Thursday, March 5, 2015

Monkeys, Beaches, and More Touring Nevis

I slept well after a full day that had included an amazing snorkeling trip on a catamaran. After dressing casually I took a stroll down to the beach to meet my friend and fellow travel writer, Sue Campbell, for breakfast at Nisbet Plantation in Nevis.

Coconuts is the name of the beachfront restaurant at the resort. It was once again a beautiful day to enjoy the view of the turquoise sea while we ate. 

I had some tasty banana coconut pancakes with fresh juice and yogurt.

We didn’t have much time to admire the view as we were being picked up soon for a tour of Nevis with a representative of the island’s tourism board.

Our first stop was to look at the remains of the last sugar plantation on the island. It was here we also started talking about the monkeys.

We were told the green monkeys in Nevis outnumber the people, yet we hadn’t seen any in the three days we had been there. 

There were none to be seen at the old plantation, so our hopes were on the next stop, a rebuilt plantation.

We parked the car and took a walk through a lush pathway. It opened up to quite an oasis.

The modern and eclectic furnishings and art at Golden Rock Plantation definitely caught my eye. Everything around us was a piece of art, which wasn’t surprising since the owner is a New York artist. Even the pool appeared to be “drawn” into the mountains (Nisbet is the only hotel on a beach).

We were back in the car, looking for monkeys again on our way to Hermitage, a totally different, yet also luxurious property. This one seemed quainter and still had the feeling of a plantation left within the pastel walls.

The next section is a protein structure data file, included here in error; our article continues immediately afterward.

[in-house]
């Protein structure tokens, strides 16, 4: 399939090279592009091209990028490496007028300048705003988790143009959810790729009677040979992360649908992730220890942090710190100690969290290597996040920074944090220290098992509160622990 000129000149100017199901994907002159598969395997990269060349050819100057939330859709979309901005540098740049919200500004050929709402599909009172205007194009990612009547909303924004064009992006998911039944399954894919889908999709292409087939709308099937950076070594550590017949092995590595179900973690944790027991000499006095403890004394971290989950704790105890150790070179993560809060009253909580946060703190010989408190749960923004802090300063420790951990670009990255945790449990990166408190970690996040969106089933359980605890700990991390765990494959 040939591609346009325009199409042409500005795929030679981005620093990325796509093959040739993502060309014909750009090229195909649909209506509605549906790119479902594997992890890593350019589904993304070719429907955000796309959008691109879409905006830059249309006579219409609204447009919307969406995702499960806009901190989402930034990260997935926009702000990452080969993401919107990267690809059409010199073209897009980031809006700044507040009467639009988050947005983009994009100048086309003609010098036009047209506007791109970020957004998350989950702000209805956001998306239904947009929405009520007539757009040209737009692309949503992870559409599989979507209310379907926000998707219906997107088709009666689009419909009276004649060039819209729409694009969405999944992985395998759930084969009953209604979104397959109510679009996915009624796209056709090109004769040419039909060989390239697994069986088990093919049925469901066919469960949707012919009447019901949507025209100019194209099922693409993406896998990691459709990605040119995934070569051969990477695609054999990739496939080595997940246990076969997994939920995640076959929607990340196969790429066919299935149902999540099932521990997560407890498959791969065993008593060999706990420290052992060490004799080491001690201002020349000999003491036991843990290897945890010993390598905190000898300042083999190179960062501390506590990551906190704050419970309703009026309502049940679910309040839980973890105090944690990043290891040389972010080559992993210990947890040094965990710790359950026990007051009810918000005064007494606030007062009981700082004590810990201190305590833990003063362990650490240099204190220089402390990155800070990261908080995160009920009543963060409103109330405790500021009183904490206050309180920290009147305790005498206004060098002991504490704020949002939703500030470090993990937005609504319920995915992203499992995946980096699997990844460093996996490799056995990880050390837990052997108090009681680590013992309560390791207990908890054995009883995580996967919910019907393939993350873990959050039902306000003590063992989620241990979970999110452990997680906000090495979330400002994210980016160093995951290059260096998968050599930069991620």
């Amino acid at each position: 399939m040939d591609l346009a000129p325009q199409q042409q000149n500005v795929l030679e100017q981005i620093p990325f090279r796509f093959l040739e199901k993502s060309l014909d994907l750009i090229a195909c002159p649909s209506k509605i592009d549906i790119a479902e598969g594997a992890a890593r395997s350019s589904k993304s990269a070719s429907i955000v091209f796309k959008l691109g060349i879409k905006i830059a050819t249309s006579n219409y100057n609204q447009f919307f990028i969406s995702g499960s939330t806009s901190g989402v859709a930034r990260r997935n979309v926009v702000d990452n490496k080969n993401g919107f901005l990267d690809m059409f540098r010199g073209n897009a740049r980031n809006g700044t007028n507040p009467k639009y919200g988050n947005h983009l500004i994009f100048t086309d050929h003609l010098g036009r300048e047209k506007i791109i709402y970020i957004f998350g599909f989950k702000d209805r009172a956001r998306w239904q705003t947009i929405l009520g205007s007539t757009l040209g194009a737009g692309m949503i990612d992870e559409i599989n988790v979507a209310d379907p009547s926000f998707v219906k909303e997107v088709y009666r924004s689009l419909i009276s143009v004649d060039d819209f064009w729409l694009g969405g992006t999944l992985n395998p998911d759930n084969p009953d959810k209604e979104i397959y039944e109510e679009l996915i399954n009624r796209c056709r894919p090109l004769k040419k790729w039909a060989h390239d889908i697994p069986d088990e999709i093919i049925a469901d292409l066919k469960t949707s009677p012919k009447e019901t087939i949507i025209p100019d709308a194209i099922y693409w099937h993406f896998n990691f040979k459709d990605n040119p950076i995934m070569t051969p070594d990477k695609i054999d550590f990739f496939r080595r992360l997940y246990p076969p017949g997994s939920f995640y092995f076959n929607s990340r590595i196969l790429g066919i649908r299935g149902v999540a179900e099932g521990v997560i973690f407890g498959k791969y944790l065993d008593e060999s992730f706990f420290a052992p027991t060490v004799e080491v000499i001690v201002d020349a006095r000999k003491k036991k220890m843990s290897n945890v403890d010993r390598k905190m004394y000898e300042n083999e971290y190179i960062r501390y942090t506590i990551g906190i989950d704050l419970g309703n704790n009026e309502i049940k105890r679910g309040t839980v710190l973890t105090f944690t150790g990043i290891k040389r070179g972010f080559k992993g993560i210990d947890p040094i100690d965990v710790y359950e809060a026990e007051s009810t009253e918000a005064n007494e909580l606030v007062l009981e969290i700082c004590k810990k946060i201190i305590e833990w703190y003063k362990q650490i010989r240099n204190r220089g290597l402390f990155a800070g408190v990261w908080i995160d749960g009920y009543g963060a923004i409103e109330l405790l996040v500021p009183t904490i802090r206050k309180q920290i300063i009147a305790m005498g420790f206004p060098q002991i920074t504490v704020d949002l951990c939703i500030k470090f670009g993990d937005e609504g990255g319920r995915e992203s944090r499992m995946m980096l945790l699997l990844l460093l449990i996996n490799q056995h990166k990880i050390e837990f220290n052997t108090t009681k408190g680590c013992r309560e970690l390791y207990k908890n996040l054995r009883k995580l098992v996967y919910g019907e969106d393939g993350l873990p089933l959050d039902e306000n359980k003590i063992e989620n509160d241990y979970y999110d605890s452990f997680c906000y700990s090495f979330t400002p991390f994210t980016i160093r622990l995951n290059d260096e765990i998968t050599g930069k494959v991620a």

Montpelier Plantation was the next accommodation we stopped at and it is certainly fit for royalty. 

In fact, Princess Diana agreed with that statement and had been a guest there, along with her two young princes.

By the time we were done touring hotels, I had a clearer picture of Nevis. Nearly all the hotels on the island are luxury, but not in the sense you would expect in the U.S. 

They were more boutique hotels with attention to detail and service in a few dozen rooms.

I had heard from locals and other tourists that Bananas was the bar to visit. We hadn’t had a chance any of the evenings, so we asked to stop by for cocktails.

Sue and I drank them on the rooftop, watching the waves and imagining that, yes, this place had to have an amazing sunset.

It was after that stop that we finally saw some monkeys in the road. We weren’t able to get any close-ups, but at least we were able to witness them with our own eyes.

After driving through Nevis’ main downtown of Charleston, it was time for lunch.

We ended the tour with lunch at Chrishi Beach Club. The view from our table was just amazing, one of the most beautiful beaches I’ve seen. We also had a view of St. Kitts.

I really enjoyed my Raspberry Daiquiri and pizza, and Sue couldn’t stop raving about her Fish and Chips.

Before we left the restaurant, we spoke to the owner a bit. She showed us the beach houses she has been building next to the restaurant. The houses themselves were fairly basic, but they had that same breathtaking view the restaurant did and they were mere steps from the beach.

We were back at Nisbet Plantation in time for my massage. Although the spa itself is not very big, the masseuse was top notch and did the job of relaxing me even more.

I dressed for dinner and met Sue up at the Great House for drinks and dinner. The hotel’s General Manager, Alistair Forrest, was also there performing with his band. Sue joined in with them for a few songs.


We enjoyed music, cocktails, and our final dinner at Nisbet Plantation Beach Club, which included a tender goat stew.  Fortunately, we did have some time to enjoy the grounds until the next afternoon, when we’d be heading to St. Kitts.